As I began to meet priests in different parts of the country who were leading immigrant advocacy groups, they would often talk about what these immigrants are dealing with when they go to work. I saw those priests had the fire. Sometimes they would get hooked up with interfaith groups like Clergy & Laity United for Economic Justice in California, or Interfaith Worker Justice in Chicago. I began to realize that I’m not the only labor priest. There are labor priests all over, we’re just not organized.
I said the same thing to our union president when I was with him at an AFL-CIO meeting. This was probably three and a half years ago. I don’t know how he did it, but the next thing I know, I’m sitting next to AFL-CIO president Richard Trumka, who wanted to hear what I had to say.
I told him there were priests all over the country working on labor, but we’re not organized, and who organizes better than the AFL-CIO? Trumka said, “Count us in.” Other labor leaders joined him in that support—from IBEW (International Brotherhood of Electrical Workers), UNITE HERE, United Steelworkers, Laborers International Union, and other unions.
So it has been a collaborative effort, and we started a national training program. We partnered with a lot of other Catholic and interfaith labor groups, and when we did the first training we had 28 priests from across the country.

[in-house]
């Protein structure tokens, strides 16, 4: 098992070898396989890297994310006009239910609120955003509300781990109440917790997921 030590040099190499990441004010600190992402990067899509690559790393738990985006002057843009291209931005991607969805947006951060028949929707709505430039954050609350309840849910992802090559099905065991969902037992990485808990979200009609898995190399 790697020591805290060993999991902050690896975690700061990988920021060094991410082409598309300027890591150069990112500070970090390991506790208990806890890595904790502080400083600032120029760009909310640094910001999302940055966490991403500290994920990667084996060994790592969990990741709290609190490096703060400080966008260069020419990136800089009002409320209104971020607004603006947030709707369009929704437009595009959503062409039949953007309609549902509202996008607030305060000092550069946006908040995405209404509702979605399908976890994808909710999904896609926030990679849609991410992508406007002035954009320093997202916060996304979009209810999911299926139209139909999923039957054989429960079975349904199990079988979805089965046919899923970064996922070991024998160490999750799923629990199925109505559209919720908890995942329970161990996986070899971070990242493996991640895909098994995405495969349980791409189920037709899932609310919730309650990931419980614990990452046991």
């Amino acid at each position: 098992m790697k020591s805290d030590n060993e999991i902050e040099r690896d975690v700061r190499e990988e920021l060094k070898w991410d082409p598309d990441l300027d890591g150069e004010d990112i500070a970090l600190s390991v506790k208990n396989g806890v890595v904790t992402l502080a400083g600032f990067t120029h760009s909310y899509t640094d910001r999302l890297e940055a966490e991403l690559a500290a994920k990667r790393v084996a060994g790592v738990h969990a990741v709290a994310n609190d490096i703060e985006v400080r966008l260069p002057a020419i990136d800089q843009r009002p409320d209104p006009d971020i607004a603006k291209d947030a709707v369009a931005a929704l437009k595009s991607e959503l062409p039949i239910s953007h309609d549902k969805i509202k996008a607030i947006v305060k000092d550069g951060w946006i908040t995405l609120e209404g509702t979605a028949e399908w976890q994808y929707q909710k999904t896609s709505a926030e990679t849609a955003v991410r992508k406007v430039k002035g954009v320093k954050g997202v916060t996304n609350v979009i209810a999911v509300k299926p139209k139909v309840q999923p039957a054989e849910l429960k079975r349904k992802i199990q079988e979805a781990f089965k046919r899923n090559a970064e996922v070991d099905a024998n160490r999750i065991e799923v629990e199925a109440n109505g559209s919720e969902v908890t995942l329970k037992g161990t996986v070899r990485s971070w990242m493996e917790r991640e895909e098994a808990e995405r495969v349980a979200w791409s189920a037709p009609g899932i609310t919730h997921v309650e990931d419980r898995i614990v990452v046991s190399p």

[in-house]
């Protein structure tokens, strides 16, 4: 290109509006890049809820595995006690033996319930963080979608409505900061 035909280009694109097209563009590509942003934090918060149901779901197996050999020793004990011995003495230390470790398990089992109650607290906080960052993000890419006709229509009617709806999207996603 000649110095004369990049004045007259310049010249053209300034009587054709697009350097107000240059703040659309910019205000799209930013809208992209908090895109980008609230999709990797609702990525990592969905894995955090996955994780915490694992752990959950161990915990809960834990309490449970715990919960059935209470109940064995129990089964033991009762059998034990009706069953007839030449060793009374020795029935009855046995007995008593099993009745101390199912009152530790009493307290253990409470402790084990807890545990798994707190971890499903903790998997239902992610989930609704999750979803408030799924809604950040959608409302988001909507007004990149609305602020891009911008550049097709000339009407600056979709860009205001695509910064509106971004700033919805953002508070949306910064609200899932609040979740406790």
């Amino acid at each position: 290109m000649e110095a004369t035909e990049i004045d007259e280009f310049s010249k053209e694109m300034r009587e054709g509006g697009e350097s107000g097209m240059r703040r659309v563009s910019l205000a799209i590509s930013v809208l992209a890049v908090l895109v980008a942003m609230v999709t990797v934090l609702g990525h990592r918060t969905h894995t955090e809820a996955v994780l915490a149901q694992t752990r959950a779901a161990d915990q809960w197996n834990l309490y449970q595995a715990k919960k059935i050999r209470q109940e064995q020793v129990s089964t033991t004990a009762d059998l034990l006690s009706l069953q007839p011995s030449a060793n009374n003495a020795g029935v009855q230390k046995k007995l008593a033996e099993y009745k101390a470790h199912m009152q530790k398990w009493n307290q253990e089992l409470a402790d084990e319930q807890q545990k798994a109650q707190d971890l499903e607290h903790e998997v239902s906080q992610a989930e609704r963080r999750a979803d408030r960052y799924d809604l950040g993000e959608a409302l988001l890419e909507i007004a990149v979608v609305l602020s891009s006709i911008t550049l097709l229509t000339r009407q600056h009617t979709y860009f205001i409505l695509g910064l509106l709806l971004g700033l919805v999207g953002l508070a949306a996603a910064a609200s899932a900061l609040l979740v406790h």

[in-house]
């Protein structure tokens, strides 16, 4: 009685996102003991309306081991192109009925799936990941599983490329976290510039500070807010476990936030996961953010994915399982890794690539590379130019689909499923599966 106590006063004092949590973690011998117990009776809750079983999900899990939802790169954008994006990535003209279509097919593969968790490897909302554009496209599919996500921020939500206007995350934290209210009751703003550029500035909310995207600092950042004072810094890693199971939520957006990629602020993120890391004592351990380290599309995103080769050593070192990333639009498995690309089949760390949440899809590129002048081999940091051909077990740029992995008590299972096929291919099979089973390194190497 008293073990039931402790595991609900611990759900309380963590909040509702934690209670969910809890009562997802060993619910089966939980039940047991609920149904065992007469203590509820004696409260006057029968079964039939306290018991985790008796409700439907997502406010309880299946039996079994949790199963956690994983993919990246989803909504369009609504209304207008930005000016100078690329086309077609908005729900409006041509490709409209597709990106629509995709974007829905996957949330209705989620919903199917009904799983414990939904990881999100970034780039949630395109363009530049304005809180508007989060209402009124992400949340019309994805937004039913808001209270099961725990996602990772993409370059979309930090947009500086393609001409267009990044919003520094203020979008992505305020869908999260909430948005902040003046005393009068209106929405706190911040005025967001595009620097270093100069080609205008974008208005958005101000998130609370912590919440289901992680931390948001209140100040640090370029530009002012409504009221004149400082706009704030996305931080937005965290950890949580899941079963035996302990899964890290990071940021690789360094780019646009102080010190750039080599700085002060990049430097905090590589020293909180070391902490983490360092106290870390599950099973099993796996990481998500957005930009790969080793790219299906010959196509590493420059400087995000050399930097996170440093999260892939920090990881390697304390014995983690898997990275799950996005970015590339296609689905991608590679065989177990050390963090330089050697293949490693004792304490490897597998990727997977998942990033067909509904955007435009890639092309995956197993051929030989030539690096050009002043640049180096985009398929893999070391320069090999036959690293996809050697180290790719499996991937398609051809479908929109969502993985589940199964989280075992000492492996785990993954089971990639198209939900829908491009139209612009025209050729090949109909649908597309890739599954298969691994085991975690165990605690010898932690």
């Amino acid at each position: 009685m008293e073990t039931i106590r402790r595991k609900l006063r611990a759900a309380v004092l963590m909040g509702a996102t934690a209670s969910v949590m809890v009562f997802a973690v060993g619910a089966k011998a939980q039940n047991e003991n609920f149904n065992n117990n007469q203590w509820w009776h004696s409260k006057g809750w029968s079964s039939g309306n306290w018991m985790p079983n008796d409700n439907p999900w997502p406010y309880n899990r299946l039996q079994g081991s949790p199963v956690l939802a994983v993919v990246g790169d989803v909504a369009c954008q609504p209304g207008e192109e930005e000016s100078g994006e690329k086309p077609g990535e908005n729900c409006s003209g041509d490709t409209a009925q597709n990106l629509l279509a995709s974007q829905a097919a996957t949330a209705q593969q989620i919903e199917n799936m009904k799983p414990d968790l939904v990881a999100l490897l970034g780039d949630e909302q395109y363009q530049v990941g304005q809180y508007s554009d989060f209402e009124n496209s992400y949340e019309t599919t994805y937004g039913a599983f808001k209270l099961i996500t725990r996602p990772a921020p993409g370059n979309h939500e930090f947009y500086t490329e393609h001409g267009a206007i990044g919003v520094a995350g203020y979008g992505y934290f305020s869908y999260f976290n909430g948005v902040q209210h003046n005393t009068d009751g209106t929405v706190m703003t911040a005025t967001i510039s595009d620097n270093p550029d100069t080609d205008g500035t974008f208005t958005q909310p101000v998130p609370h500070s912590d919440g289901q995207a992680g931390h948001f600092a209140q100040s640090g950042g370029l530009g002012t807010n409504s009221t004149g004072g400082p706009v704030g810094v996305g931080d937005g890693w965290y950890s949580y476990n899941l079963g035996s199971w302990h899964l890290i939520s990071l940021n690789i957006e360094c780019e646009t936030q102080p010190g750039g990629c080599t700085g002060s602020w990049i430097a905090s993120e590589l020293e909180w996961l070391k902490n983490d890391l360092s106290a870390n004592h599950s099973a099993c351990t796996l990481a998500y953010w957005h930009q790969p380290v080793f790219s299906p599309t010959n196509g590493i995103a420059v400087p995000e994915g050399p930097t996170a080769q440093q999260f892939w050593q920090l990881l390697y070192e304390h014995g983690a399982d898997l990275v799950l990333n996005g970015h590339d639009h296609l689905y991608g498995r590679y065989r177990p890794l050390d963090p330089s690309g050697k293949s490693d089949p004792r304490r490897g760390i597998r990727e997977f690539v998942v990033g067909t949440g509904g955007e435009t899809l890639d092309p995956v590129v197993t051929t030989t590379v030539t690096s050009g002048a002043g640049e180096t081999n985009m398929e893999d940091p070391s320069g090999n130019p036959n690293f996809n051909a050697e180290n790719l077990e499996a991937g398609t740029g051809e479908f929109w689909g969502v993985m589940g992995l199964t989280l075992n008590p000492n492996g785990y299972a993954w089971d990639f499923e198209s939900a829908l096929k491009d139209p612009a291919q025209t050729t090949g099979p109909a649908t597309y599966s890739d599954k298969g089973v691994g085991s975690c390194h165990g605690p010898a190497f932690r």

I would say more than half of them were under 40. Another thing I’ve heard from the older generation is that these young priests today aren’t interested in this. That’s not true. They are, but you’ve got to find the right trigger. Now our list of priests is over 100. Many of those have come to a day-long training or have expressed an interest in doing so.
We’re trying to formalize that training structure. It’s a pretty loose movement at the moment. I’m really adamant that we have to have a structure because otherwise I’ll retire, like Msgr. Higgins and other people retired, and it all will fade again. We don’t want that to happen. We need priests to continue working in the labor movement.
This is a web-only interview that accompanies the print interview with Father Clete Kiley titled “Work in progress,” which appeared in the September 2015 issue of U.S. Catholic (Vol. 80, No. 9, pages 22–25).
Image: Courtesy of Walker Lambert